What can I use instead of the arrow operator, `->`?


C++ Problem Overview

What is the arrow operator (->) a synonym for?

C++ Solutions

Solution 1 - C++

The following two expressions are equivalent:



(subject to operator overloading, as Konrad mentions, but that's unusual).

Solution 2 - C++

a->b is generally a synonym for (*a).b. The parenthesises here are necessary because of the binding strength of the operators * and .: *a.b wouldn't work because . binds stronger and is executed first. This is thus equivalent to *(a.b).

Beware of overloading, though: Since both -> and * can be overloaded, their meaning can differ drastically.

Solution 3 - C++

The C++-language defines the arrow operator (->) as a synonym for dereferencing a pointer and then use the .-operator on that address.

For example:

If you have a an object, anObject, and a pointer, aPointer:

SomeClass anObject = new SomeClass();
SomeClass *aPointer = &anObject;

To be able to use one of the objects methods you dereference the pointer and do a method call on that address:


Which could be written with the arrow operator:


The main reason of the existents of the arrow operator is that it shortens the typing of a very common task and it also kind of easy to forgot the parentheses around the dereferencing of the pointer. If you forgot the parentheses the .-operator will bind stronger then *-operator and make our example execute as:

*(aPointer.method()); // Not our intention!

Some of the other answer have also mention both that C++ operators can be overload and that it is not that common.

Solution 4 - C++

In C++0x, the operator gets a second meaning, indicating the return type of a function or lambda expression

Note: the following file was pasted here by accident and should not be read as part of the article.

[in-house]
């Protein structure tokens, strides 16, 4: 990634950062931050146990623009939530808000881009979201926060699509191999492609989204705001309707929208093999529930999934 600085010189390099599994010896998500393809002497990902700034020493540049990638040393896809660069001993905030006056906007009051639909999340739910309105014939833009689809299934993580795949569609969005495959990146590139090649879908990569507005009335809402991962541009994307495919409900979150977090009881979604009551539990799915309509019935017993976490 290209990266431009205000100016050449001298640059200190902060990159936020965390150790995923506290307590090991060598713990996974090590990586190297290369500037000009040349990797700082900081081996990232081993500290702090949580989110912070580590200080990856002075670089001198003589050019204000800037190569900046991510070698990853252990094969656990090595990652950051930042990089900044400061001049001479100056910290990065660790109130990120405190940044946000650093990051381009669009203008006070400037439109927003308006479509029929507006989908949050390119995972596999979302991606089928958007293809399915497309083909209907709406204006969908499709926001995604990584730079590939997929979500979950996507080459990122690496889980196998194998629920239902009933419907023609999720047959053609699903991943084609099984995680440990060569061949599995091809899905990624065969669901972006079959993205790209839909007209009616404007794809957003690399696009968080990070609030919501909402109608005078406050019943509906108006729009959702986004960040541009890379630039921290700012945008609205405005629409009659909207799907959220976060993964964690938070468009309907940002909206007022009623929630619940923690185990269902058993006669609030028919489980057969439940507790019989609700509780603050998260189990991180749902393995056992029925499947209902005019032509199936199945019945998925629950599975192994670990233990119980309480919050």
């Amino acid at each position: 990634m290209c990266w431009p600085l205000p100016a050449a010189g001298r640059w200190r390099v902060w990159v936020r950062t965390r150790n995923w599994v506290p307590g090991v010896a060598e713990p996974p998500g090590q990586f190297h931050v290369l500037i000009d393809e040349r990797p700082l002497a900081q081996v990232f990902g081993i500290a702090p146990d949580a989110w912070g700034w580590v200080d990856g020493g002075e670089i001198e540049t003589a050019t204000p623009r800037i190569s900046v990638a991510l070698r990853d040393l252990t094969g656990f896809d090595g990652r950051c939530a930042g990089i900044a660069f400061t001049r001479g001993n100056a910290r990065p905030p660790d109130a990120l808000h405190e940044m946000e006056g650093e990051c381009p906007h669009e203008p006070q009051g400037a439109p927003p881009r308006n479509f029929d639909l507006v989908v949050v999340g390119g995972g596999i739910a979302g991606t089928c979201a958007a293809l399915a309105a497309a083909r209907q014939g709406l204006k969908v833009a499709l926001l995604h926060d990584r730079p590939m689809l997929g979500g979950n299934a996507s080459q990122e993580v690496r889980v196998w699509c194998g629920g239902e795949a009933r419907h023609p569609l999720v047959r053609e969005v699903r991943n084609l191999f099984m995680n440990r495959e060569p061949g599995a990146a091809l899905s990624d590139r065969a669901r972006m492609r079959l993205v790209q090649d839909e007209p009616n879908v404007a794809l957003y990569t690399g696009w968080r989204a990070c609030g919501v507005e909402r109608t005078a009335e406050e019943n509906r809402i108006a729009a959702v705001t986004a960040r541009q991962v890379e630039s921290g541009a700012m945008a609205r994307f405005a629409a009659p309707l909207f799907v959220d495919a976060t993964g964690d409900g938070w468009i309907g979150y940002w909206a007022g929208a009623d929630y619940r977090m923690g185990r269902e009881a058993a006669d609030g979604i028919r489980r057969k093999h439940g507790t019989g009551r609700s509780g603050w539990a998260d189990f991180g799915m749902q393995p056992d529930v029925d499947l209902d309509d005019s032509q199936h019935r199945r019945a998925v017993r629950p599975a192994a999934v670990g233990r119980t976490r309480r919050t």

auto f() -> int; // "->" means "returns ..."

Solution 5 - C++

I mostly read it right-to-left and call "in"

foo->bar->baz = qux->croak


"baz in bar in foo becomes croak in qux."

Solution 6 - C++

-> is used when accessing data which you've got a pointer to.

For example, you could create a pointer ptr to variable of type int intVar like this:

int* prt = &intVar;

You could then use a function, such as foo, on it only by dereferencing that pointer - to call the function on the variable which the pointer points to, rather than on the numeric value of the memory location of that variable:


Without the parentheses here, the compiler would understand this as *(ptr.foo()) due to operator precedence which isn't what we want.

This is actually just the same as typing


As the ->dereferences that pointer, and so calls the function foo() on the variable which the pointer is pointing to for us.

Similarly, we can use -> to access or set a member of a class:

myClass* ptr = &myClassMember;
ptr->myClassVar = 2; 

Solution 7 - C++

You can use -> to define a function.

auto fun() -> int
return 100;

It's not a lambda. It's really a function. "->" indicates the return type of the function.


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Content TypeOriginal AuthorOriginal Content on Stackoverflow
QuestionP-AView Question on Stackoverflow
Solution 1 - C++Greg HewgillView Answer on Stackoverflow
Solution 2 - C++Konrad RudolphView Answer on Stackoverflow
Solution 3 - C++P-AView Answer on Stackoverflow
Solution 4 - C++Johannes Schaub - litbView Answer on Stackoverflow
Solution 5 - C++TethaView Answer on Stackoverflow
Solution 6 - C++Tryb GhostView Answer on Stackoverflow
Solution 7 - C++ZhangView Answer on Stackoverflow